Diversity - the great variety of life
diversity can be quantified in many different ways. The two main factors taken into
account when measuring diversity are richness and evenness. Richness is a measure of the
number of different kinds of organisms present in a particular area. For example, species
richness is the number of different species present. However, diversity depends not only
on richness, but also on evenness. Evenness compares the similarity of the population size
of each of the species present.
The number of species per sample is a measure of richness. The more
species present in a sample, the 'richer' the sample.
Species richness as a measure on its own takes no account of the
number of individuals of each species present. It gives as much weight to those species
which have very few individuals as to those which have many individuals. Thus, one daisy
has as much influence on the richness of an area as 1000 buttercups.
Evenness is a measure of the relative abundance of the different
species making up the richness of an area.
To give an example, we might have sampled two different fields for
wildflowers. The sample from the first field consists of 300 daisies, 335 dandelions and
365 buttercups. The sample from the second field comprises 20 daisies, 49 dandelions
and 931 buttercups (see the table below). Both samples have the same richness (3 species)
and the same total number of individuals (1000). However, the first sample has more
evenness than the second. This is because the total number of individuals in the sample is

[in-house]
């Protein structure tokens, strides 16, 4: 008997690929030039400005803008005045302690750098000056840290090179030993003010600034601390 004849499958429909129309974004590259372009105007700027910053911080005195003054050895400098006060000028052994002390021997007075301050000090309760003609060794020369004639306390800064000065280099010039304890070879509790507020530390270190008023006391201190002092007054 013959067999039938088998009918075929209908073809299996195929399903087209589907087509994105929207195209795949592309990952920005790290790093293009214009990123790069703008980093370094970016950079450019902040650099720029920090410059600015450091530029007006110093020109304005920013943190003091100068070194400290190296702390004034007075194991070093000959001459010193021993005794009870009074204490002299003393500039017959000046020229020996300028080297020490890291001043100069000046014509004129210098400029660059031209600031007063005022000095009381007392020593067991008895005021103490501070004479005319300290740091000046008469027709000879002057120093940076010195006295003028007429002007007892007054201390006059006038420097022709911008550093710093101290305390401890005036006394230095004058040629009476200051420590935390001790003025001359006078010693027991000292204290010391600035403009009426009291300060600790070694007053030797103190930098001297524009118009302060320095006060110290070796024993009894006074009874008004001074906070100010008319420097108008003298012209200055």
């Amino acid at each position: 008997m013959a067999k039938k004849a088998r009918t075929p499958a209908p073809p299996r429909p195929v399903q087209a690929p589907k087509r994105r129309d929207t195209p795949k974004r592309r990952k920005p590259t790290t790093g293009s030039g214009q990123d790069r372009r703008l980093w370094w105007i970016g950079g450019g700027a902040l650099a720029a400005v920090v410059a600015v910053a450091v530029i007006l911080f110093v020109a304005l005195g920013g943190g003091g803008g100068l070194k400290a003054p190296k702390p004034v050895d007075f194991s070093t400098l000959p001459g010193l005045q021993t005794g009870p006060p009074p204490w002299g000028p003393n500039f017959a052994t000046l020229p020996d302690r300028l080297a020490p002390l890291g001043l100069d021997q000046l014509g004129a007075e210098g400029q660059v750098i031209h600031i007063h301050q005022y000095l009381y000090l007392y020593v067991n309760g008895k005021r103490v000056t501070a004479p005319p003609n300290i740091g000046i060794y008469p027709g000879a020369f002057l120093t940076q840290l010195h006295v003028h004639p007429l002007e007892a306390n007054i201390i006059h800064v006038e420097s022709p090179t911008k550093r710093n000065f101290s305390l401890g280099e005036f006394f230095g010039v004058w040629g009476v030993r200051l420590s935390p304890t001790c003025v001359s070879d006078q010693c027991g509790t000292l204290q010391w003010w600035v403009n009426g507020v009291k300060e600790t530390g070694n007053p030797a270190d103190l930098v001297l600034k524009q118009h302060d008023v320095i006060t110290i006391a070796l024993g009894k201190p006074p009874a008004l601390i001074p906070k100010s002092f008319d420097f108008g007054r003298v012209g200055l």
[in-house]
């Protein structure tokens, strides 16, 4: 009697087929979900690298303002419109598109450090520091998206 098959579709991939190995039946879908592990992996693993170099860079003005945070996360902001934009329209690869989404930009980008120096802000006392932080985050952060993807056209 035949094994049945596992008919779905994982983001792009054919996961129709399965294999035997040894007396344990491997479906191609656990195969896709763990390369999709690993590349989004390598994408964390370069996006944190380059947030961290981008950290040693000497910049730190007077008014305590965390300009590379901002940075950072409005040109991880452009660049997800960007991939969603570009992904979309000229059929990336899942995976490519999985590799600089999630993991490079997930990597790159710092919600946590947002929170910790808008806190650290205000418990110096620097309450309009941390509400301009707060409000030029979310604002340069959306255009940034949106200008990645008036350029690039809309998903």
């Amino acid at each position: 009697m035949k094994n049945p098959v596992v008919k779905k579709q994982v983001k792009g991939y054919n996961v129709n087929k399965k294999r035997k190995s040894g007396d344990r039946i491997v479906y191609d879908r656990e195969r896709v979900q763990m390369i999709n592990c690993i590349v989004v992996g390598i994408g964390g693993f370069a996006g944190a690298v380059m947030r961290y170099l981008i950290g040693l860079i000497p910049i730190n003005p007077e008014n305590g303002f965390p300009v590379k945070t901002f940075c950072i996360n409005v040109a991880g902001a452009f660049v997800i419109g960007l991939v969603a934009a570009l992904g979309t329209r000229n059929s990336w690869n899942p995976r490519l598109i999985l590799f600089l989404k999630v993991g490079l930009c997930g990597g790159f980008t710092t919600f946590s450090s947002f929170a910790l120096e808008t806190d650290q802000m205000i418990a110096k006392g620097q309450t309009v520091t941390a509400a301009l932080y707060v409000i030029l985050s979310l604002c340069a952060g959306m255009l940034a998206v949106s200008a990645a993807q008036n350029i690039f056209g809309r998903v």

quite evenly distributed between the three species. In the second sample, most of the
individuals are buttercups, with only a few daisies and dandelions present. Sample 2 is
therefore considered to be less diverse than sample 1.
||Numbers of individuals
A community dominated by one or
two species is considered to be less diverse than one in which several different species
have a similar abundance.
As species richness and evenness increase, so diversity increases.
||To calculate a diversity index for a particular area, the area must
first be sampled. The number of individuals of each species present in the samples must be
noted. (This can be easier said than done! more here)
For example, the diversity of the ground flora in a woodland, might be tested
by sampling random quadrats. The number of plant species within each quadrat, as well as
the number of individuals of each species is noted. There is no necessity to be able to
identify all the species, provided they can be distinguished from each other.
The data can then be put into the formula for the Diversity Index
As an example, let us work out the value of D
for a single quadrat sample of ground vegetation in a woodland.
The higher the value of D, the
greater the diversity.
Of course, sampling only one quadrat would not give you
a reliable estimate of the diversity of the ground flora in the wood. Several samples
would have to be taken and the data pooled to give a better estimate of overall
diversity. How many samples?
There are many different diversity
indices, of which Simpson's Diversity Index is one of the best
(The index of diversity used on this page
is Simpson's Reciprocal Index)